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Of all the names given to geological formations, "blue holes" have perhaps the most straightforward. For marine researchers, however, they're anything but. The watery sinkholes hold treasure troves of information.
"Due to the sediment build-up over thousands of years, blue holes can be like time capsules for the ocean," said Australian marine biologist Johnny Gaskell.
Gaskell recently explored one such blue hole in a remote location in the Great Barrier Reef. There, he shot video to capture what's nearly impossible to see from above.
At its center, the blue hole is just shy of 100 feet deep. An abundance of marine life like turtles and tropical fish inhabit the waters.
"Within the walls of the blue hole it is perfectly still, no current at all," said Gaskell. "What stands out is the large coral colonies that have grown into interesting shaped formations, likely due to the lack of current and disturbance from wave action. These colonies form abstract structures that seem to have no pattern, growing outwards and changing course at random."
According to Gaskill, these coral growths extend only a portion of the way down. Once the divers descended to the blue hole's dark bottom, it was mostly sandy sediment.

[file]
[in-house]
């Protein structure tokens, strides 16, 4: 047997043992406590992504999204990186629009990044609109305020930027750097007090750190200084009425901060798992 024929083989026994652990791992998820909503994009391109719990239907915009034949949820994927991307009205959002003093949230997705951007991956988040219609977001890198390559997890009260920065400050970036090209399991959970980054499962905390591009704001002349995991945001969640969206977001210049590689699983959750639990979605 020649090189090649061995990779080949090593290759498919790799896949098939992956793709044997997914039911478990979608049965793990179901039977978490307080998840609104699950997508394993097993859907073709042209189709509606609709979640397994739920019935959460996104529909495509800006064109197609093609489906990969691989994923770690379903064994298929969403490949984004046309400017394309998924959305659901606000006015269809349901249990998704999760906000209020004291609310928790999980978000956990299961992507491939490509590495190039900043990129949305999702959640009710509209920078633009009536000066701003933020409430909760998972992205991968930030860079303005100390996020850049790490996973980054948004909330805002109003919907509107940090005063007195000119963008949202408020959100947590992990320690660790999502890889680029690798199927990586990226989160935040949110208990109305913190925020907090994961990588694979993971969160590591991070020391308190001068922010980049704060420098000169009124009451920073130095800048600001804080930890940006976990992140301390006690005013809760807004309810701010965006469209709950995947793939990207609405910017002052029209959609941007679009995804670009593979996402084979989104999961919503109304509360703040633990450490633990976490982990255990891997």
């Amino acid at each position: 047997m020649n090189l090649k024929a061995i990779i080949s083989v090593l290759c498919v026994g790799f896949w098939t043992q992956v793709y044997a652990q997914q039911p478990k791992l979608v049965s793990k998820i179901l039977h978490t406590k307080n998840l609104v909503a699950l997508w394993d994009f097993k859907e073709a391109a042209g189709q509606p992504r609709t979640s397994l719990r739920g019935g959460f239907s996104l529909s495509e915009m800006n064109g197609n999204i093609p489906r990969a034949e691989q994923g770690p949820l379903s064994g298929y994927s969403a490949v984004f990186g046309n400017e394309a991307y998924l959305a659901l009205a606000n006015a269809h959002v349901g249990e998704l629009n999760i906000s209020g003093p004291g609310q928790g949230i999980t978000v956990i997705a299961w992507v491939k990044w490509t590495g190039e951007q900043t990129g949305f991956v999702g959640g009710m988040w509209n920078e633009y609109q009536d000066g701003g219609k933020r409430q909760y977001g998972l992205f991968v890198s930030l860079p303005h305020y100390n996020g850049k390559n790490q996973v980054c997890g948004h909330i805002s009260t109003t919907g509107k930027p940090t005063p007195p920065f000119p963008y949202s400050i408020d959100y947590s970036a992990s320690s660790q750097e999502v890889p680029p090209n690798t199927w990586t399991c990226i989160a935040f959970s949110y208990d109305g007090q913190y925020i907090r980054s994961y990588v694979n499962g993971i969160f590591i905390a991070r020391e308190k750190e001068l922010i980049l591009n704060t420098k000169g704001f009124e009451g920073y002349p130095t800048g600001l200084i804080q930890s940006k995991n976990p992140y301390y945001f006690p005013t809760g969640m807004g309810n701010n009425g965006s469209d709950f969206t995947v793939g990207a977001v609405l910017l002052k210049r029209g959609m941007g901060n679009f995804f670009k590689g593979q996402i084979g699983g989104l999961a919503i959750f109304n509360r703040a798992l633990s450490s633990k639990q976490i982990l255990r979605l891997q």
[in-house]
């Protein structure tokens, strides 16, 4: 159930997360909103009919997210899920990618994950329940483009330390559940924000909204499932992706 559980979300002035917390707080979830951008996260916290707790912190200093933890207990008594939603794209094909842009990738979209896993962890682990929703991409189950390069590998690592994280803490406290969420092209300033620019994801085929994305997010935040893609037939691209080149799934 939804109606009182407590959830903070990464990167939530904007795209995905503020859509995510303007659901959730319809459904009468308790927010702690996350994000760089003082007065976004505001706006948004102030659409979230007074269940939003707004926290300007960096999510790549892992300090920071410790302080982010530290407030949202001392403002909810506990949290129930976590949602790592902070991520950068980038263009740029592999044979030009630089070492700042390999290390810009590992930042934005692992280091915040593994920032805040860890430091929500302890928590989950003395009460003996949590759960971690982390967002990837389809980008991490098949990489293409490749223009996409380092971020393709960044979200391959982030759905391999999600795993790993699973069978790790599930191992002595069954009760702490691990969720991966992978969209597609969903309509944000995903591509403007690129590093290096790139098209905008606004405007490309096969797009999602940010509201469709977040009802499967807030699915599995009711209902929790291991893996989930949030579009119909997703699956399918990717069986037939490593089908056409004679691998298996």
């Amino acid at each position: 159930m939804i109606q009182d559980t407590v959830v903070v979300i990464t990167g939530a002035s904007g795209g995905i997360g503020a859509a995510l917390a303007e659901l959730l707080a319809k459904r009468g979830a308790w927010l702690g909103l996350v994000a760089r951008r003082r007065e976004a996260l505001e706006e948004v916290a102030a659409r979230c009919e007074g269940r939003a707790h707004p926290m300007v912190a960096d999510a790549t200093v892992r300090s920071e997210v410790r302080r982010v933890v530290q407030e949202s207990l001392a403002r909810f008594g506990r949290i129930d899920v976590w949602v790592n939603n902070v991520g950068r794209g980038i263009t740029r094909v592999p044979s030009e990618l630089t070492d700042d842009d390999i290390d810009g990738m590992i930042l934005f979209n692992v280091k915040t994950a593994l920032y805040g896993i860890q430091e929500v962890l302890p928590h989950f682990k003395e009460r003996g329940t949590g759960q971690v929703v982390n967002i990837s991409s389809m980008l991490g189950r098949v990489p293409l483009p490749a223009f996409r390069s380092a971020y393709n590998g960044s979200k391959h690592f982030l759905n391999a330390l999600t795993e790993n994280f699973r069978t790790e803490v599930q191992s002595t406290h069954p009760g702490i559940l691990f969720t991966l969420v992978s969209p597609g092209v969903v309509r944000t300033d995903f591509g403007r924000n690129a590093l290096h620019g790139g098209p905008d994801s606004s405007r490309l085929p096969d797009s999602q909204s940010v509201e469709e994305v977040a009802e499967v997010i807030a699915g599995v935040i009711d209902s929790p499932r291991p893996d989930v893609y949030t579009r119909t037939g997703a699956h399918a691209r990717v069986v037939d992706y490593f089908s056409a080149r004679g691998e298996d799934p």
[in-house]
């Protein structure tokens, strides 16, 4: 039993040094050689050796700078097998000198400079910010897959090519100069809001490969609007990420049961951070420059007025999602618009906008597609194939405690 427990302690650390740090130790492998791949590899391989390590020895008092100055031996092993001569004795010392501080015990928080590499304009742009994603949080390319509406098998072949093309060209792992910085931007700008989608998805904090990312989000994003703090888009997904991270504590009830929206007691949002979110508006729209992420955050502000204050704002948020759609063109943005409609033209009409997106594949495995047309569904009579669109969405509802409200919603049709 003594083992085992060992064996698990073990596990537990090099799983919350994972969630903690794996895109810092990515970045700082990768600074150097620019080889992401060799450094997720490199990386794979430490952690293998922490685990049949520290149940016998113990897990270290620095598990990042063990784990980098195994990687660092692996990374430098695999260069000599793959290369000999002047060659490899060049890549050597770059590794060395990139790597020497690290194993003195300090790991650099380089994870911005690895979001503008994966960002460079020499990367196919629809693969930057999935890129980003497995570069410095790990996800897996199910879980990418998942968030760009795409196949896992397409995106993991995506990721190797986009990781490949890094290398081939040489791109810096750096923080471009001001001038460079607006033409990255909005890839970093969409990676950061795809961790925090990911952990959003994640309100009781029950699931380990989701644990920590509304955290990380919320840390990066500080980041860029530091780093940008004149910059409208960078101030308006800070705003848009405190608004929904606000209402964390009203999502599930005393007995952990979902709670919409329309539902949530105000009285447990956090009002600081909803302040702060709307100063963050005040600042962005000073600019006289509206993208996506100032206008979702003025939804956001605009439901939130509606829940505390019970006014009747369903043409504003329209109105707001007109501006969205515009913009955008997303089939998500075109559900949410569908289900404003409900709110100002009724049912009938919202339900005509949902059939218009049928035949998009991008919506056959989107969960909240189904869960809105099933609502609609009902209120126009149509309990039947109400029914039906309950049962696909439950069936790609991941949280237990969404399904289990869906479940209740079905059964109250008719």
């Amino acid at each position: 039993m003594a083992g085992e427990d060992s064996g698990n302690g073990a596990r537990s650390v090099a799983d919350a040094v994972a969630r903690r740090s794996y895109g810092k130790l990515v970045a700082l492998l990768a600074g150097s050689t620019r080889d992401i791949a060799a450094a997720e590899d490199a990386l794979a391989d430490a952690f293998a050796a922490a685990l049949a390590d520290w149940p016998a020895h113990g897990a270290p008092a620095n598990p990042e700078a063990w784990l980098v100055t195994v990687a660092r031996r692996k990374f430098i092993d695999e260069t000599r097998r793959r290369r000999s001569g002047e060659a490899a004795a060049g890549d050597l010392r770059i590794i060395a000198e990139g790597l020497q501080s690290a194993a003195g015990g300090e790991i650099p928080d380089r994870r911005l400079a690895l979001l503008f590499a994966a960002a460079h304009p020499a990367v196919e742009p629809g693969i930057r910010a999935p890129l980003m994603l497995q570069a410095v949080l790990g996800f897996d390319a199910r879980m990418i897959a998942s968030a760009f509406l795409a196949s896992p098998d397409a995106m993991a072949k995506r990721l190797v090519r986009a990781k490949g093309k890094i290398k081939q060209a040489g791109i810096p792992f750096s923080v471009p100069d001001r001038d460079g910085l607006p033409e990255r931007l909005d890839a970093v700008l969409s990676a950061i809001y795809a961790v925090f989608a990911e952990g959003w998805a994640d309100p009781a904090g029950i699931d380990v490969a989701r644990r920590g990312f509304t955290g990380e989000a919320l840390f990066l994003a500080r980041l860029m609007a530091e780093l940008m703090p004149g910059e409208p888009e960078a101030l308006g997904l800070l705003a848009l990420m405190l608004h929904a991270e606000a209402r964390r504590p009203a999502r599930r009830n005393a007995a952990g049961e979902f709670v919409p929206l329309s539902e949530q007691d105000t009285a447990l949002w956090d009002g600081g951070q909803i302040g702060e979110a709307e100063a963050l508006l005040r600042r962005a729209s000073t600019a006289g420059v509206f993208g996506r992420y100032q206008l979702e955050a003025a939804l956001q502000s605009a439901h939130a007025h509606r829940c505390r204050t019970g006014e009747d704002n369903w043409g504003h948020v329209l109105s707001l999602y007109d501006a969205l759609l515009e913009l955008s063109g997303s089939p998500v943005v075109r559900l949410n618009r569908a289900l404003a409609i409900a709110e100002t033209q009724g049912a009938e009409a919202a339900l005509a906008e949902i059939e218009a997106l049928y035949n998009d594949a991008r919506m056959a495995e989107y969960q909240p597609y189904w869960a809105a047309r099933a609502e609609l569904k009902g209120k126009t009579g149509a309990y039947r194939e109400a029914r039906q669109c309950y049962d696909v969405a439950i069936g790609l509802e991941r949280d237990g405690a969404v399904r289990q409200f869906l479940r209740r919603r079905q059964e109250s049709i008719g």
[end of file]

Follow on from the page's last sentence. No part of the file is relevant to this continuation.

Oases of Life
The high walls lining sinkholes tend to preserve what lies below from damaging weather. Large hurricanes can be particularly dangerous for corals, which are smashed by swells.
It was after Cyclone Debbie hit Australia late last March that Gaskell began searching for blue holes. He was searching for corals that were spared from the storm.
Looking on Google Maps, he spotted one in a remote location, nearly 120 miles away from the nearest island. While the specific blue hole had been previously identified, its remoteness made it difficult to access and little was known about it. Gaskell was able to finally confirm that it was a blue hole during a diving expedition in September, but is only now releasing footage of the dive with National Geographic.
What Makes a Blue Hole?
Most blue holes are formed from sinkholes or caves that develop slowly over time, as rock begins to erode and collapse. Many blue holes were formed during the last Ice Age, after sea levels rose and filled existing sinkholes with water. The term blue hole simply comes from the dark, navy waters that characterize the formations. Often, that water creates a striking contrast with the turquoise that surrounds them.
Gaskell plans to continue looking for and surveying blue holes in the Great Barrier Reef.
"Some of these sites have had scientists explore them in the past, but due to the remote offshore location, there are still parts of the Great Barrier Reef that remain a mystery," he said.